Monday, February 8, 2021

Dear Don Was, This is How To Record The Blues In The 21st Century




Last month, my friend Kevin suggested that if the Rolling Stones and Don Was had taken a chance, "Blue & Lonesome" would have been so much better. He mentioned this after listening to the new record from Errol Linton. It took a month, and a Mojo review reminder, but I gave "No Entry" a spin. 

In a word, "Wow."

I've been very vocal on these pages regarding Mick and Keith's missed opportunity called "Blue & Lonesome." Many of you have been kinder to the Stones "return" to "the blues" than I have been. I, for one, could not get beyond the hotter than hot, hair band production to even determine whether or not the Stones delivered a return to form. And with each subsequent second, third and fourth chance, "Blue & Lonesome" just made me angrier.



But I digress.

Errol Linton's "No Entry" is a perfect example of how to make a traditional blues record in the 21st century. From the opening instrumental "No Entry Blues" you will get lost in the production, which is damn near perfect. As "No Entry" unfolds, you'll think you were listening to a vintage John Mayall record, or some just found Chess sides from Sonny Boy Williamson.

"No Entry" grooves along and lands in that pocket you usually find on a John Lee Hooker record. The first time you realize this is a new record is when the spell is broken on "Speak Easy," an instrumental with a lilting reggae vibe, six tracks in. And that works, too.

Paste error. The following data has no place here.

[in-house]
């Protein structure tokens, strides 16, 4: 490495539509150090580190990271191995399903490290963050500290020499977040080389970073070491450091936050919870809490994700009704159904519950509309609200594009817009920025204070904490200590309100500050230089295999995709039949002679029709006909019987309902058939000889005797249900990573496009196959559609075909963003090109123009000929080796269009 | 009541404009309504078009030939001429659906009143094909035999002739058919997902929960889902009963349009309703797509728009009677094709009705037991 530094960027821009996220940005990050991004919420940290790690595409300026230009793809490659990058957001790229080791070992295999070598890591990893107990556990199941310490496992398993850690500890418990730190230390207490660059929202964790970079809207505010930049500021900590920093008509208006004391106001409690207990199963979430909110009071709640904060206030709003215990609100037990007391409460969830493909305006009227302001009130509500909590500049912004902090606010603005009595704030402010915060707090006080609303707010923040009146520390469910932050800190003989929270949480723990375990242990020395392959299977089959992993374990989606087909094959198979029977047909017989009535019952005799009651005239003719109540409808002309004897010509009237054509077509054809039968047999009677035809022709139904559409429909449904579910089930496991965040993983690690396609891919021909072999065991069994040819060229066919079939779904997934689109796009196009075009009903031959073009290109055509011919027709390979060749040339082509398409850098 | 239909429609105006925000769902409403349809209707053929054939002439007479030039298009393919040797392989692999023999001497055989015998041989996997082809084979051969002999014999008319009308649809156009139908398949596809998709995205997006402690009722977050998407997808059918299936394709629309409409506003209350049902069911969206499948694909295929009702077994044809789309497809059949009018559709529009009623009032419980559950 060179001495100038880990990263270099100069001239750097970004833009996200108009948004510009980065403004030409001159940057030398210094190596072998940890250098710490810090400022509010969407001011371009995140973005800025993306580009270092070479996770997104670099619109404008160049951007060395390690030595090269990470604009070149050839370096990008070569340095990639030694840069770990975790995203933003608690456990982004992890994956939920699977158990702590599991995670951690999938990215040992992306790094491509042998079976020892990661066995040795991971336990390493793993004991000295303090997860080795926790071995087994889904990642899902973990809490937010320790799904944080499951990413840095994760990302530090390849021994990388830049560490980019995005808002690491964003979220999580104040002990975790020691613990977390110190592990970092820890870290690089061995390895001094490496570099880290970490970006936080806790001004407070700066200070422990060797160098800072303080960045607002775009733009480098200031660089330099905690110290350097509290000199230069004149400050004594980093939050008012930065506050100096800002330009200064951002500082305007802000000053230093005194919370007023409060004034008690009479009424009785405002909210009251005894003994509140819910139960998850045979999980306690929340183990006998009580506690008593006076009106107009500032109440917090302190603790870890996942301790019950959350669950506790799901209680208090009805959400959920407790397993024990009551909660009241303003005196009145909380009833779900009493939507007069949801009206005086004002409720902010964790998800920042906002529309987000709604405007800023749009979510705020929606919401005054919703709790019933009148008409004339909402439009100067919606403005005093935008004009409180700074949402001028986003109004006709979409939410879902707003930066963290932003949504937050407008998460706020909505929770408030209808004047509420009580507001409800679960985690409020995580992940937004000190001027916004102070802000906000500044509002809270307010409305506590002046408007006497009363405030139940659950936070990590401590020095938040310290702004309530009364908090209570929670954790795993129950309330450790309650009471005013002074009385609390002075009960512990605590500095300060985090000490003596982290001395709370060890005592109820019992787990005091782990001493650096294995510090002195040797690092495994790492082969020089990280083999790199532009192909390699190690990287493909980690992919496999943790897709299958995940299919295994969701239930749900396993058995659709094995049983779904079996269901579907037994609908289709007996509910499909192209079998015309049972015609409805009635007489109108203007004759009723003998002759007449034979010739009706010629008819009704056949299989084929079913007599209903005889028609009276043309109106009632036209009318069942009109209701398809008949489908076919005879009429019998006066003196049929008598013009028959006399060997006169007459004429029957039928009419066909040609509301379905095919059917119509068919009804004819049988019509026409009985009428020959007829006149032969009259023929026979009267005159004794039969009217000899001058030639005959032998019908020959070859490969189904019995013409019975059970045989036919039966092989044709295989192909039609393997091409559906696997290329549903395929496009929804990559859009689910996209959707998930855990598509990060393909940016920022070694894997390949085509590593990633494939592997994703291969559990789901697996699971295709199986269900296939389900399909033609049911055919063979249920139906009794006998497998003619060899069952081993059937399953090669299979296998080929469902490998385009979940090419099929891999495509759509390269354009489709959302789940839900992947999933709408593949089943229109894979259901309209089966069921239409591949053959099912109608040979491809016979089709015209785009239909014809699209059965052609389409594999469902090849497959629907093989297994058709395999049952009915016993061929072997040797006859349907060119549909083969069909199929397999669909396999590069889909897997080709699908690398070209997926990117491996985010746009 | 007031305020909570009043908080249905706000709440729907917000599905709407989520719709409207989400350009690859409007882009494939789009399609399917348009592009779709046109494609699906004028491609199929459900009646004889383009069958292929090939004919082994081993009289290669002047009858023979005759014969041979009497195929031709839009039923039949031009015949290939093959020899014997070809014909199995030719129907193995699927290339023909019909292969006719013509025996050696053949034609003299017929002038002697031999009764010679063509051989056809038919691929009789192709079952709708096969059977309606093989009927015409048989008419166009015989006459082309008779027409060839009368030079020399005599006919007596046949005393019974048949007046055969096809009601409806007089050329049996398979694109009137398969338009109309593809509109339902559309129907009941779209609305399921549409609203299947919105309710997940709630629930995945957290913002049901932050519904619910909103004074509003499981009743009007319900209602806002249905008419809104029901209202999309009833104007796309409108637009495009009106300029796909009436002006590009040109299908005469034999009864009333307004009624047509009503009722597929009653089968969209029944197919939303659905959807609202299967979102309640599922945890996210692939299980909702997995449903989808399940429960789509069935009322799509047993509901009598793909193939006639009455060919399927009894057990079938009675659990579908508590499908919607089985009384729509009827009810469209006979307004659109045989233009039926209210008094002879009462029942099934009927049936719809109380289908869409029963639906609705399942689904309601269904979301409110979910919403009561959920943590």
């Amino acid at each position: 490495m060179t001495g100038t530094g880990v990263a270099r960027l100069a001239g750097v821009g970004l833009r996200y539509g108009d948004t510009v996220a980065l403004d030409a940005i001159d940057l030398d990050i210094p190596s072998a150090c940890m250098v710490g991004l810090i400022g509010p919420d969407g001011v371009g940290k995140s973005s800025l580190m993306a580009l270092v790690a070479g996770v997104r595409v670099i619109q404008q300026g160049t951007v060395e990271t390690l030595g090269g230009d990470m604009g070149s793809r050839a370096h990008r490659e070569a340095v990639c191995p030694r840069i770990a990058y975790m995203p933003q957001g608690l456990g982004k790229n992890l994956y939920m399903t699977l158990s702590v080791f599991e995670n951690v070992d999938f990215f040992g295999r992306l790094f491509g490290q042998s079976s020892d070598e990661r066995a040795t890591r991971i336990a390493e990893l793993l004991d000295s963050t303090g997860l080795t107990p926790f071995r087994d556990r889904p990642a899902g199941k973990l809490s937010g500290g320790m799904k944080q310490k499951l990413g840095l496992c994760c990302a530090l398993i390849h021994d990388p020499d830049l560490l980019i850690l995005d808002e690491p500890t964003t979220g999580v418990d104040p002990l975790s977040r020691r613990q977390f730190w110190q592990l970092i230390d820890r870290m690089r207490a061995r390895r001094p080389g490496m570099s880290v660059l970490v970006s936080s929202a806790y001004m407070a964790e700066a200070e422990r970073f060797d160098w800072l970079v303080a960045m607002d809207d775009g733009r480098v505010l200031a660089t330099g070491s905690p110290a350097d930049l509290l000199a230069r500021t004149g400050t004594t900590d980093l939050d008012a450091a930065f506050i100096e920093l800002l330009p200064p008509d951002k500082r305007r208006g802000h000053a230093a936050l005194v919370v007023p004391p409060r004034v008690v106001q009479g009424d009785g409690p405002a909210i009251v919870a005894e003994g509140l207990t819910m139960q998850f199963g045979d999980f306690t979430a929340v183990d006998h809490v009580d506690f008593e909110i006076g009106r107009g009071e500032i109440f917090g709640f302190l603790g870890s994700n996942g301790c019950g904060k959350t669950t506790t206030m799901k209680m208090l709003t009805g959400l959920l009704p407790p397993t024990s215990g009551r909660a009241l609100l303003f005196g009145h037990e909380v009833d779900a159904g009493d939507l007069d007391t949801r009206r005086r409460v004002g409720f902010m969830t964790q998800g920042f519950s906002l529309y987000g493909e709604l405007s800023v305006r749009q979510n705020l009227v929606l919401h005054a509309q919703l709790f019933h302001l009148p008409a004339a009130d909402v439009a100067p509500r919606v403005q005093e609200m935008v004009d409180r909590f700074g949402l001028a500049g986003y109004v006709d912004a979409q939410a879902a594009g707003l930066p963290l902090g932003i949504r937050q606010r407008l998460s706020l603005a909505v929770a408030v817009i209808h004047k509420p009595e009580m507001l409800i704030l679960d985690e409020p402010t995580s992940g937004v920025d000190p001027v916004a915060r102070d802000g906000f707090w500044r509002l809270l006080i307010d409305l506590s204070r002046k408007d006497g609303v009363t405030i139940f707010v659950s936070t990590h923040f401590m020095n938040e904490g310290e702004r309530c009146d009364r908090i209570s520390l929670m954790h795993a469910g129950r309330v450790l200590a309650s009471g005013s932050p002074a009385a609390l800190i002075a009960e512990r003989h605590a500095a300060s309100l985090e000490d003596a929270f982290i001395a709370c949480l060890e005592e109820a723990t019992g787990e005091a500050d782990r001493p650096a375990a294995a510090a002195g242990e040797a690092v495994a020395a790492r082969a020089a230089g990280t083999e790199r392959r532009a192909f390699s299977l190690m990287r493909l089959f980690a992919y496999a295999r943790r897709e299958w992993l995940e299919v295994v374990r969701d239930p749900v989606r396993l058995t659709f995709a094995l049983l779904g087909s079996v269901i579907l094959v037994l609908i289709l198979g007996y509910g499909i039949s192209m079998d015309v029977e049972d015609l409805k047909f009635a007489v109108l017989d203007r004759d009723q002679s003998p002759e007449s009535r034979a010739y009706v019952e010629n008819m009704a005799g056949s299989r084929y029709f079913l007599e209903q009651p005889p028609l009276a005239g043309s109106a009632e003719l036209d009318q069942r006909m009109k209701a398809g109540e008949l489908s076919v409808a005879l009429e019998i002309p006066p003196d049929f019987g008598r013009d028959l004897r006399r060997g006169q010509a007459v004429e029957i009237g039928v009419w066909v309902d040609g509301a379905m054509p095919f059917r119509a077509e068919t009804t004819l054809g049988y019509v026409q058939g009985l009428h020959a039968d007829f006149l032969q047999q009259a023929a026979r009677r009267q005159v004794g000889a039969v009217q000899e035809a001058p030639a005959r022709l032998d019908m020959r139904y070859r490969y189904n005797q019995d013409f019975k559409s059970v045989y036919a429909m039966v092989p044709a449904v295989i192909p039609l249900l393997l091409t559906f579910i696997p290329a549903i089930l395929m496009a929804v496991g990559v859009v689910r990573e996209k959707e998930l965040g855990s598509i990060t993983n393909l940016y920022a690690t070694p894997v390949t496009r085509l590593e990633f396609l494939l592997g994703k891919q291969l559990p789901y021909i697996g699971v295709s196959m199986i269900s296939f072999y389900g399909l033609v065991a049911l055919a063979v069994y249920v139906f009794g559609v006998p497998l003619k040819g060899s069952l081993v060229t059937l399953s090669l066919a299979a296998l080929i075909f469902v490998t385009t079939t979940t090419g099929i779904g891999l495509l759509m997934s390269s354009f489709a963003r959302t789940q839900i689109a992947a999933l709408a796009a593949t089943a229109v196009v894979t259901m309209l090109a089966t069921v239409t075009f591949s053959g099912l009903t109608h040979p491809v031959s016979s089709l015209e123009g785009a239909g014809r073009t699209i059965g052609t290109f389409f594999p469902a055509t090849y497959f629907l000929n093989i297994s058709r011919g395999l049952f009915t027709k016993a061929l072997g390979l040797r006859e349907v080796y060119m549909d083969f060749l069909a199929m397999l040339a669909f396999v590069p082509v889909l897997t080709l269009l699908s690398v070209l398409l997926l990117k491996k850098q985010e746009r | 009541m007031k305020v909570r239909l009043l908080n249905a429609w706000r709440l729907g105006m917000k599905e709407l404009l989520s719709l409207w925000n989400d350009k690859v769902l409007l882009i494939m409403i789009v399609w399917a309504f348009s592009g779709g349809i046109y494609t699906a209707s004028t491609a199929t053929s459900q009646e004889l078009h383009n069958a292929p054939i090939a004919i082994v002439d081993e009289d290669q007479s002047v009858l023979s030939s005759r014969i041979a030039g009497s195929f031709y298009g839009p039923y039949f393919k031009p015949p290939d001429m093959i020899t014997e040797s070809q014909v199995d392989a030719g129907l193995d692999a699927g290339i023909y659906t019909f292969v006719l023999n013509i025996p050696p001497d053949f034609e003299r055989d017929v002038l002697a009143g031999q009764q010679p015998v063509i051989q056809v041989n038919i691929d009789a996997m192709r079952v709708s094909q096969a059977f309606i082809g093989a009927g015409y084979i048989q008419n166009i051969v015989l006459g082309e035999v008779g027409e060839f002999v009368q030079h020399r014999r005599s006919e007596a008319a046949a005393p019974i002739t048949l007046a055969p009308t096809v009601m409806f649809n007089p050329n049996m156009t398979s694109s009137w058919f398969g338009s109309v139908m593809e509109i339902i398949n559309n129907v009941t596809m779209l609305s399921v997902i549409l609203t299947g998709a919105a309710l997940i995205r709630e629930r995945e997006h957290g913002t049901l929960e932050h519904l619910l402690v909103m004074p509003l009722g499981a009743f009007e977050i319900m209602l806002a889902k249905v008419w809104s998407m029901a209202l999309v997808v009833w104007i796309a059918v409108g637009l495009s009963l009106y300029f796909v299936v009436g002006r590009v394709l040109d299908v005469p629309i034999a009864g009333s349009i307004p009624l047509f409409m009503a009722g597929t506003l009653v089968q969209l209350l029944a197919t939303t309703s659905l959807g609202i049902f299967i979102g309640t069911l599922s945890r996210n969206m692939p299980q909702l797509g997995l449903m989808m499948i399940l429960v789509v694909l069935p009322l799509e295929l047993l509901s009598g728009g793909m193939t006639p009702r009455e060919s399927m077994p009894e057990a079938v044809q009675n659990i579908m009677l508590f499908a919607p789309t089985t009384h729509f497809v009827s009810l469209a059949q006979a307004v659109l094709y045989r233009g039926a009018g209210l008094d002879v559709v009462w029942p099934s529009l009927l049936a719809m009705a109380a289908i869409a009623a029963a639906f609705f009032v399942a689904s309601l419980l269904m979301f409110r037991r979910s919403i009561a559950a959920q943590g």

There is no overplaying on "No Entry." It is not brash. It is a wonderfully subtle collection of Linton originals, save one tune, that feel both fresh and timeless at the same time.

Give "No Entry" a spin.

And thanks Kevin, for the nudge.


mauijim said...

Thanks Sal. Bought it via iTunes. Artists like him need to survive. Look forward to seeing him when we can again.

Anonymous said...

I agree with you 100% about Lonesome & Blue and about the three Errol Linton tracks you posted. I while have to investigate his music much further!

Thank you

Captain Al

me n the reeds said...

Thanks Sal for the heads up on this.

Wow great rhythm section and live feel to this

Reminds me of Shakedown Street by Savoy Brown a very much underrated British Blues album far better than any Stones record.

Keep up the good work.Love to read your insights, from Australia.

stewrat said...

Nice tip Sal - thanks!

Troy said...

That does sound fantastic. Wish the Stones could put one more out that sounds this good.

Whattawino said...

Wow, is right! This is a GEM and it’s everything you described and more ‘cause I didn’t expect it to be THIS perfect. BIG Thanks, sir!

cmealha said...

The sound on this stuff is really warm where the Stones stuff suffered from being too pristine.

ken49 said...

Good stuff. Has that Sonny Boy vibe which sounds great. Another blues album to check out is Shemekia Copeland which is blistering good.

BlueStaxBoy said...

I've kept coming back to this for months. Errol is a real hidden gem and great to see the word being spread.